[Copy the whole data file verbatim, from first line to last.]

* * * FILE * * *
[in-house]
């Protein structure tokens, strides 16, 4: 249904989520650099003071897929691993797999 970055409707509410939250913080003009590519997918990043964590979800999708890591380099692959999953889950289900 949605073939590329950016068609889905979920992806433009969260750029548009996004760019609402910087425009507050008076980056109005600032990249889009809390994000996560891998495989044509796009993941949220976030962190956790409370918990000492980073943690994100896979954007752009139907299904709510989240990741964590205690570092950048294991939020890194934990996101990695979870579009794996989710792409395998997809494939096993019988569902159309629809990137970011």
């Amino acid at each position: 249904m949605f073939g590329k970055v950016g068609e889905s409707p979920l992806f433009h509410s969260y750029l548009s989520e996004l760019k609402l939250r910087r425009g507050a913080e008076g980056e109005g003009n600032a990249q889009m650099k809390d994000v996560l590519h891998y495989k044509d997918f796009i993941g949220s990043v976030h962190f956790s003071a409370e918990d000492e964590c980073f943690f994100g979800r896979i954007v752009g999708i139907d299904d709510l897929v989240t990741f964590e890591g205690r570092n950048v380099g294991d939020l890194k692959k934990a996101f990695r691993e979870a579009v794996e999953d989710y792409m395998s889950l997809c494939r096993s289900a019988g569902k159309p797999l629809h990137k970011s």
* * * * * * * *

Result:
[in-house]
């Protein structure tokens, strides 16, 4: 249904989520650099003071897929691993797999 970055409707509410939250913080003009590519997918990043964590979800999708890591380099692959999953889950289900 949605073939590329950016068609889905979920992806433009969260750029548009996004760019609402910087425009507050008076980056109005600032990249889009809390994000996560891998495989044509796009993941949220976030962190956790409370918990000492980073943690994100896979954007752009139907299904709510989240990741964590205690570092950048294991939020890194934990996101990695979870579009794996989710792409395998997809494939096993019988569902159309629809990137970011």
């Amino acid at each position: 249904m949605f073939g590329k970055v950016g068609e889905s409707p979920l992806f433009h509410s969260y750029l548009s989520e996004l760019k609402l939250r910087r425009g507050a913080e008076g980056e109005g003009n600032a990249q889009m650099k809390d994000v996560l590519h891998y495989k044509d997918f796009i993941g949220s990043v976030h962190f956790s003071a409370e918990d000492e964590c980073f943690f994100g979800r896979i954007v752009g999708i139907d299904d709510l897929v989240t990741f964590e890591g205690r570092n950048v380099g294991d939020l890194k692959k934990a996101f990695r691993e979870a579009v794996e999953d989710y792409m395998s889950l997809c494939r096993s289900a019988g569902k159309p797999l629809h990137k970011s």